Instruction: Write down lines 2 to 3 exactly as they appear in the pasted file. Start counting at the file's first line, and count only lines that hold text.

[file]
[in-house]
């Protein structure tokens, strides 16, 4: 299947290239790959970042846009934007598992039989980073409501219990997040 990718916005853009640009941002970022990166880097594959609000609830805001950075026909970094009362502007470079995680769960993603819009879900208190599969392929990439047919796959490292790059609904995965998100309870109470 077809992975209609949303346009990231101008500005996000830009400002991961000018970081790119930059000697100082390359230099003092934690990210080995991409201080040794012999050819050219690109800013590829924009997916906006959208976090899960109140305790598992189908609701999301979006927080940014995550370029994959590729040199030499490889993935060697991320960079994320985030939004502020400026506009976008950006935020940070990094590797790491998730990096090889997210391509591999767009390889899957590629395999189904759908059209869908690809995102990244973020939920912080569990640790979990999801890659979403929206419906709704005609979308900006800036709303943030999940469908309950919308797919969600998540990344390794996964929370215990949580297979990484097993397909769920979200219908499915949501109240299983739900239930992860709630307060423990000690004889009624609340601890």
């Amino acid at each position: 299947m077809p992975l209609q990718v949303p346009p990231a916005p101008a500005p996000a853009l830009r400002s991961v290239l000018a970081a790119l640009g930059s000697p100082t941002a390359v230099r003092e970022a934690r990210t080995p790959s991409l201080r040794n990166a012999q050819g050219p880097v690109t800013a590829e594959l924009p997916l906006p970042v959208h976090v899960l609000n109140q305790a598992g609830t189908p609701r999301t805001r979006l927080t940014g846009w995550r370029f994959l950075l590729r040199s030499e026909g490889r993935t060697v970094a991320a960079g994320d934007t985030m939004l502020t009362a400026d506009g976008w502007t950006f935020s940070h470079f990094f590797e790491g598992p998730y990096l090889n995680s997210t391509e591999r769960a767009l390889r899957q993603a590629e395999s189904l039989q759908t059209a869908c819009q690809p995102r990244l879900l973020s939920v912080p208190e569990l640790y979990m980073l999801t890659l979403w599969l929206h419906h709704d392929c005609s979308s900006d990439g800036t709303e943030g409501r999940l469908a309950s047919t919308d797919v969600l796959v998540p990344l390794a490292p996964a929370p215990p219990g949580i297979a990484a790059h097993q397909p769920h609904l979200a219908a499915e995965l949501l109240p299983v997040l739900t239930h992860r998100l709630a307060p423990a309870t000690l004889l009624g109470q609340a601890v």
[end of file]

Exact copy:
């Protein structure tokens, strides 16, 4: 299947290239790959970042846009934007598992039989980073409501219990997040 990718916005853009640009941002970022990166880097594959609000609830805001950075026909970094009362502007470079995680769960993603819009879900208190599969392929990439047919796959490292790059609904995965998100309870109470 077809992975209609949303346009990231101008500005996000830009400002991961000018970081790119930059000697100082390359230099003092934690990210080995991409201080040794012999050819050219690109800013590829924009997916906006959208976090899960109140305790598992189908609701999301979006927080940014995550370029994959590729040199030499490889993935060697991320960079994320985030939004502020400026506009976008950006935020940070990094590797790491998730990096090889997210391509591999767009390889899957590629395999189904759908059209869908690809995102990244973020939920912080569990640790979990999801890659979403929206419906709704005609979308900006800036709303943030999940469908309950919308797919969600998540990344390794996964929370215990949580297979990484097993397909769920979200219908499915949501109240299983739900239930992860709630307060423990000690004889009624609340601890």
């Amino acid at each position: 299947m077809p992975l209609q990718v949303p346009p990231a916005p101008a500005p996000a853009l830009r400002s991961v290239l000018a970081a790119l640009g930059s000697p100082t941002a390359v230099r003092e970022a934690r990210t080995p790959s991409l201080r040794n990166a012999q050819g050219p880097v690109t800013a590829e594959l924009p997916l906006p970042v959208h976090v899960l609000n109140q305790a598992g609830t189908p609701r999301t805001r979006l927080t940014g846009w995550r370029f994959l950075l590729r040199s030499e026909g490889r993935t060697v970094a991320a960079g994320d934007t985030m939004l502020t009362a400026d506009g976008w502007t950006f935020s940070h470079f990094f590797e790491g598992p998730y990096l090889n995680s997210t391509e591999r769960a767009l390889r899957q993603a590629e395999s189904l039989q759908t059209a869908c819009q690809p995102r990244l879900l973020s939920v912080p208190e569990l640790y979990m980073l999801t890659l979403w599969l929206h419906h709704d392929c005609s979308s900006d990439g800036t709303e943030g409501r999940l469908a309950s047919t919308d797919v969600l796959v998540p990344l390794a490292p996964a929370p215990p219990g949580i297979a990484a790059h097993q397909p769920h609904l979200a219908a499915e995965l949501l109240p299983v997040l739900t239930h992860r998100l709630a307060p423990a309870t000690l004889l009624g109470q609340a601890v």